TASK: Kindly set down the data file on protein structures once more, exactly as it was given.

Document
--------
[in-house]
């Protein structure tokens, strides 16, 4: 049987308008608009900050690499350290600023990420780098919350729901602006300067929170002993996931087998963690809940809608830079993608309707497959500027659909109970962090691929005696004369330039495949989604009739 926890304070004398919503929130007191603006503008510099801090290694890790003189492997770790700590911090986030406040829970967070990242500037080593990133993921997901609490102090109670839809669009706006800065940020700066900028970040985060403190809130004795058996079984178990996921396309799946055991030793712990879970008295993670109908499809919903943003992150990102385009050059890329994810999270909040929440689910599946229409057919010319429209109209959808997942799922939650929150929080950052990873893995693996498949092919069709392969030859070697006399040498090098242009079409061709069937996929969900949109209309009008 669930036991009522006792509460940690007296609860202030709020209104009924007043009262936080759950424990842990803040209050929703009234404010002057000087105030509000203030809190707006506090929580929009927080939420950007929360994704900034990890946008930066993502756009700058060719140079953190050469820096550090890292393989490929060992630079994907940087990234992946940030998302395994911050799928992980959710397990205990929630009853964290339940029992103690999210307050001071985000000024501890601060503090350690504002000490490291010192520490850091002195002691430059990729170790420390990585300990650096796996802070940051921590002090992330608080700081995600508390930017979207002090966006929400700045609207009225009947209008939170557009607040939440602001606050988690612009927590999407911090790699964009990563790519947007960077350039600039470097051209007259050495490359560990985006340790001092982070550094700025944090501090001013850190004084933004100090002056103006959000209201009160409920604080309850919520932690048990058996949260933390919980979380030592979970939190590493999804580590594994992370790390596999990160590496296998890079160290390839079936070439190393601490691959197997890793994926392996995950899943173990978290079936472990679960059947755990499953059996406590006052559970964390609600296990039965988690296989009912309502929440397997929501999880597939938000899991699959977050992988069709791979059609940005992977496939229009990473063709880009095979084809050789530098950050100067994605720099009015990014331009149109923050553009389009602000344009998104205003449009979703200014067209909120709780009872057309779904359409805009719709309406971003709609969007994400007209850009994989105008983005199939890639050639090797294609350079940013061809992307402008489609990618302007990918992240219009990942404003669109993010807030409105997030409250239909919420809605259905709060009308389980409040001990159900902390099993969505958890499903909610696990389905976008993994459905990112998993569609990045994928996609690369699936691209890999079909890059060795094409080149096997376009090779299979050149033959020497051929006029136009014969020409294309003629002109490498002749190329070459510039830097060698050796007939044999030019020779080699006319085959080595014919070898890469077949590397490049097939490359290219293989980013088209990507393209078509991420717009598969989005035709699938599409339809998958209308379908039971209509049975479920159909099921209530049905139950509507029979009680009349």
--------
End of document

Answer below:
[in-house]
């Protein structure tokens, strides 16, 4: 049987308008608009900050690499350290600023990420780098919350729901602006300067929170002993996931087998963690809940809608830079993608309707497959500027659909109970962090691929005696004369330039495949989604009739 926890304070004398919503929130007191603006503008510099801090290694890790003189492997770790700590911090986030406040829970967070990242500037080593990133993921997901609490102090109670839809669009706006800065940020700066900028970040985060403190809130004795058996079984178990996921396309799946055991030793712990879970008295993670109908499809919903943003992150990102385009050059890329994810999270909040929440689910599946229409057919010319429209109209959808997942799922939650929150929080950052990873893995693996498949092919069709392969030859070697006399040498090098242009079409061709069937996929969900949109209309009008 669930036991009522006792509460940690007296609860202030709020209104009924007043009262936080759950424990842990803040209050929703009234404010002057000087105030509000203030809190707006506090929580929009927080939420950007929360994704900034990890946008930066993502756009700058060719140079953190050469820096550090890292393989490929060992630079994907940087990234992946940030998302395994911050799928992980959710397990205990929630009853964290339940029992103690999210307050001071985000000024501890601060503090350690504002000490490291010192520490850091002195002691430059990729170790420390990585300990650096796996802070940051921590002090992330608080700081995600508390930017979207002090966006929400700045609207009225009947209008939170557009607040939440602001606050988690612009927590999407911090790699964009990563790519947007960077350039600039470097051209007259050495490359560990985006340790001092982070550094700025944090501090001013850190004084933004100090002056103006959000209201009160409920604080309850919520932690048990058996949260933390919980979380030592979970939190590493999804580590594994992370790390596999990160590496296998890079160290390839079936070439190393601490691959197997890793994926392996995950899943173990978290079936472990679960059947755990499953059996406590006052559970964390609600296990039965988690296989009912309502929440397997929501999880597939938000899991699959977050992988069709791979059609940005992977496939229009990473063709880009095979084809050789530098950050100067994605720099009015990014331009149109923050553009389009602000344009998104205003449009979703200014067209909120709780009872057309779904359409805009719709309406971003709609969007994400007209850009994989105008983005199939890639050639090797294609350079940013061809992307402008489609990618302007990918992240219009990942404003669109993010807030409105997030409250239909919420809605259905709060009308389980409040001990159900902390099993969505958890499903909610696990389905976008993994459905990112998993569609990045994928996609690369699936691209890999079909890059060795094409080149096997376009090779299979050149033959020497051929006029136009014969020409294309003629002109490498002749190329070459510039830097060698050796007939044999030019020779080699006319085959080595014919070898890469077949590397490049097939490359290219293989980013088209990507393209078509991420717009598969989005035709699938599409339809998958209308379908039971209509049975479920159909099921209530049905139950509507029979009680009349």